P&S Journal: Fall 1995, Vol.15, No.3
Clinical Trials: Recruitment, Sometimes Easy Sometimes a Thankless Task. The Adventures of Six Clinicians Recruiting Patients for Trials By Lynne Christensen;
Dr. Jane Pitt, AIDS Treatment for Children and Pregnant Women.
Dr. Jane Pitt places importance on the way risk is explained to potential clinical trials participants.
An HIV-positive pregnant woman who declined to participate in a clinical trial during
a previous pregnancy benefited from the trial's results
Convincing patients to enter placebo-controlled trials often depends on the recruiter's ability to explain risk. Dr. Jane Pitt, associate professor of clinical pediatrics and a member of the CPMC Institutional Review Board, conducts trials on children and pregnant women with AIDS. She explains to patients that trials are conducted when it isn't known for sure whether the intervention will be effective. She explains that randomization into a treatment or a placebo group dilutes the risk. If the therapy is inferior to no treatment, there is a 50 percent chance of being protected by being in the placebo group, and if the therapy is found to be effective, there is a 50 percent chance of receiving its benefits.
Sometimes patients are convinced and sometimes they're not, and sometimes it takes a while. Dr. Pitt describes one patient who was approached to participate in a test to study the effectiveness of zidovudine in reducing the rate of transmission of HIV from HIV-positive pregnant women to their babies. After having the trial and all of its implications care-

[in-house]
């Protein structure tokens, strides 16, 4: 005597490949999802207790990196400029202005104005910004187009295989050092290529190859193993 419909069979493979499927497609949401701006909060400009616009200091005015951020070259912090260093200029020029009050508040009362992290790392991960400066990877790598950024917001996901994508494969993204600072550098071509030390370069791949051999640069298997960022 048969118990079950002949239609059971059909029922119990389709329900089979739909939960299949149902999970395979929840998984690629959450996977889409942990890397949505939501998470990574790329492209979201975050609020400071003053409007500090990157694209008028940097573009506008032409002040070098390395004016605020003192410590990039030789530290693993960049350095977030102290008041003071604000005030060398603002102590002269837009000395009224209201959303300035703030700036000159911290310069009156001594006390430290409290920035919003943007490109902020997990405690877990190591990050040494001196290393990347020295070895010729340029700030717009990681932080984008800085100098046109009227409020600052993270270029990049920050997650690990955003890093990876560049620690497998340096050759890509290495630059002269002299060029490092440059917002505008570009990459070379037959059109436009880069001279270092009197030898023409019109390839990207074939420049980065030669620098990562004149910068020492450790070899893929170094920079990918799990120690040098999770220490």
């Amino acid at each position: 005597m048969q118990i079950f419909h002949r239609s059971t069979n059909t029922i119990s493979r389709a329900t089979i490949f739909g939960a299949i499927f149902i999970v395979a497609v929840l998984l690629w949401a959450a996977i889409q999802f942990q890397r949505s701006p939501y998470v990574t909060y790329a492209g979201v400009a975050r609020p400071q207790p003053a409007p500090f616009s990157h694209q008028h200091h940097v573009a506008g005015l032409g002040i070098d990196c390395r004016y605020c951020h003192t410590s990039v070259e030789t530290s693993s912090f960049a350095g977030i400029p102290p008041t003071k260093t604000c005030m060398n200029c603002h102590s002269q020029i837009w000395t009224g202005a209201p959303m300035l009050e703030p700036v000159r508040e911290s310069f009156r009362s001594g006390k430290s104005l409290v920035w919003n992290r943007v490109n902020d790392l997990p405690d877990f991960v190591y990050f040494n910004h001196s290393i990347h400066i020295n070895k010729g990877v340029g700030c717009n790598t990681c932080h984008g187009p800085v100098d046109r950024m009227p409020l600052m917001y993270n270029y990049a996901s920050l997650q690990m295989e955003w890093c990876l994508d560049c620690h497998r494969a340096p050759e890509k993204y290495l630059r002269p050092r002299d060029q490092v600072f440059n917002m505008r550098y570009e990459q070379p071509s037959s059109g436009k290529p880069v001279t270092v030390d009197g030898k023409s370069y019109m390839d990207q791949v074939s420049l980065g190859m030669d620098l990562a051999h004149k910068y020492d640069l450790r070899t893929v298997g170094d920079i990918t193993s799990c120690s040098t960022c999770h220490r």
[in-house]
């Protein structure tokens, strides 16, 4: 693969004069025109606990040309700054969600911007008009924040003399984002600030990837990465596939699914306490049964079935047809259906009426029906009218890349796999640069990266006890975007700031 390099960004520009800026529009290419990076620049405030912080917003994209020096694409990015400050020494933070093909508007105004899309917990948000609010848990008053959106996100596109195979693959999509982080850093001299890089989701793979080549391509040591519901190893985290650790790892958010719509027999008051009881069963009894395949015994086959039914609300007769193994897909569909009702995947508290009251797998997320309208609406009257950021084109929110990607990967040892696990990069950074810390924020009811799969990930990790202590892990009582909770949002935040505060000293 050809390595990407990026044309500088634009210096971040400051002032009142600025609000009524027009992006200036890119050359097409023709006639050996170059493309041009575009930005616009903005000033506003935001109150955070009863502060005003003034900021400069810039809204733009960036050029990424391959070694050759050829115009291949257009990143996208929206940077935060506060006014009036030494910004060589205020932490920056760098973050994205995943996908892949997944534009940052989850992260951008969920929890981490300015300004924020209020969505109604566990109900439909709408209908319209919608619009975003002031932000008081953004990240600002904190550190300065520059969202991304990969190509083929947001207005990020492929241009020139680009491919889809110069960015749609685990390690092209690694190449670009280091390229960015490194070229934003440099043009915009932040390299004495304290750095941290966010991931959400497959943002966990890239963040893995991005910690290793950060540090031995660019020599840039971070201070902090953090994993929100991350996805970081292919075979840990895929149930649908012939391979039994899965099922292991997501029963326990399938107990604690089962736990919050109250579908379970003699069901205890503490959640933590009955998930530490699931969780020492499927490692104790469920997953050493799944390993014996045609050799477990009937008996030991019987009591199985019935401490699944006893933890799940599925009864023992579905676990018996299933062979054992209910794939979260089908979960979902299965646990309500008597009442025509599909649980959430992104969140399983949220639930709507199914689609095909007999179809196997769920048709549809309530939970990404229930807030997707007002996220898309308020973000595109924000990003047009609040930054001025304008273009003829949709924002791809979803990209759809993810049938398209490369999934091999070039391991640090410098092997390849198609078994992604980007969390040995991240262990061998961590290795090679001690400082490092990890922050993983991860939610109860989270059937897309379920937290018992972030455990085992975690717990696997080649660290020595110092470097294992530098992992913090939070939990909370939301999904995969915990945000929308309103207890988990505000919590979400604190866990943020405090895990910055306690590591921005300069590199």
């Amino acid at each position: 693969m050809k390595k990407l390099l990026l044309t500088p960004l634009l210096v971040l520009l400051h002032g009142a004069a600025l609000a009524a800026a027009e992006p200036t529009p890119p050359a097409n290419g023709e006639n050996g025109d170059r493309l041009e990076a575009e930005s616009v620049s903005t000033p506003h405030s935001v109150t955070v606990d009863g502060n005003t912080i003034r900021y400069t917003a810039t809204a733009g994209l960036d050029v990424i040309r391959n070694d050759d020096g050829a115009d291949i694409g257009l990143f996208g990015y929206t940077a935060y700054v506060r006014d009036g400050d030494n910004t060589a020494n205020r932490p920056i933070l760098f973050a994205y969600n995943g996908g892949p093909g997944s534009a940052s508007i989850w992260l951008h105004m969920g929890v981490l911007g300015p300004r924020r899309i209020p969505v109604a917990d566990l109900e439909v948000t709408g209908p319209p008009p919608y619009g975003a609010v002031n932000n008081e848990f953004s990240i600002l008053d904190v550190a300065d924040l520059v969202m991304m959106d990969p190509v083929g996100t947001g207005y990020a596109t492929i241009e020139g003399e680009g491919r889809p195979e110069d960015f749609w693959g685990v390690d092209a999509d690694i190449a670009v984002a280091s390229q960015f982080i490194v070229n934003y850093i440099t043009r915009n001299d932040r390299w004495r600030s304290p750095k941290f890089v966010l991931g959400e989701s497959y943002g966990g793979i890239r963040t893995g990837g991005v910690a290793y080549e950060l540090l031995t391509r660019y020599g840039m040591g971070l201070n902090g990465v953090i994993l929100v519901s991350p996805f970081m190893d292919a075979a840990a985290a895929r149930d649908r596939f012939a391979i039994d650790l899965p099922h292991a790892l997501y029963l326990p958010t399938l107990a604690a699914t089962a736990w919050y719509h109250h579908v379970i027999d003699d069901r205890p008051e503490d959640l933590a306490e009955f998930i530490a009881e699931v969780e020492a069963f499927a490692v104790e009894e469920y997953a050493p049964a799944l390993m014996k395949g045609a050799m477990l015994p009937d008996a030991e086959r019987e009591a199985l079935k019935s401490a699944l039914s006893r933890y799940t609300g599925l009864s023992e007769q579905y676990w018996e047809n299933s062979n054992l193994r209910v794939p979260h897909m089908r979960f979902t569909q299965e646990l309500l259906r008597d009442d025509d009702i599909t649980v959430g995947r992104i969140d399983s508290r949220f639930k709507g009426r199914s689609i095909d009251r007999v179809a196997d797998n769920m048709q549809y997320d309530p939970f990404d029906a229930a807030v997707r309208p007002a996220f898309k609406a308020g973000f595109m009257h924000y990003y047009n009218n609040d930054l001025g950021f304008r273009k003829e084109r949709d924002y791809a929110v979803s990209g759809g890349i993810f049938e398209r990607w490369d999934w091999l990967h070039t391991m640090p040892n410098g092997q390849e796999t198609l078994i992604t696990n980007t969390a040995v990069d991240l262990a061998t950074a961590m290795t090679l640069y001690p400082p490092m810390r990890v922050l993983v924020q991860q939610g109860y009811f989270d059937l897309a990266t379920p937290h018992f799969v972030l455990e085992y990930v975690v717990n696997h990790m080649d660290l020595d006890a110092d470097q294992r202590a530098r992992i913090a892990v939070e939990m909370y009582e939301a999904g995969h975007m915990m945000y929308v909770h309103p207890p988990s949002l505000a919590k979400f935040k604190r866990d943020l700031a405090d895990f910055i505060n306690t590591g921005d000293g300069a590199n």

fully explained to her, the woman declined to participate.
The results of the trial turned out to be dramatic; the rate of transmission was reduced from 25 percent to 8 percent for women taking zidovudine. When the woman returned to the hospital pregnant with another child, she was treated with zidovudine. Because she ultimately benefited from a trial she was unwilling to participate in, she might be more inclined to participate in future trials.
Dr. Pitt's experiences in recruiting patients illustrate the role a patient's level of education plays in obtaining informed consent. Many of the patients she enrolls in her studies of HIV-infected women and children are poorly educated and may be only marginally literate. She emphasizes the importance of explaining everything very carefully, not rushing anyone, and encouraging patients to talk with family and friends.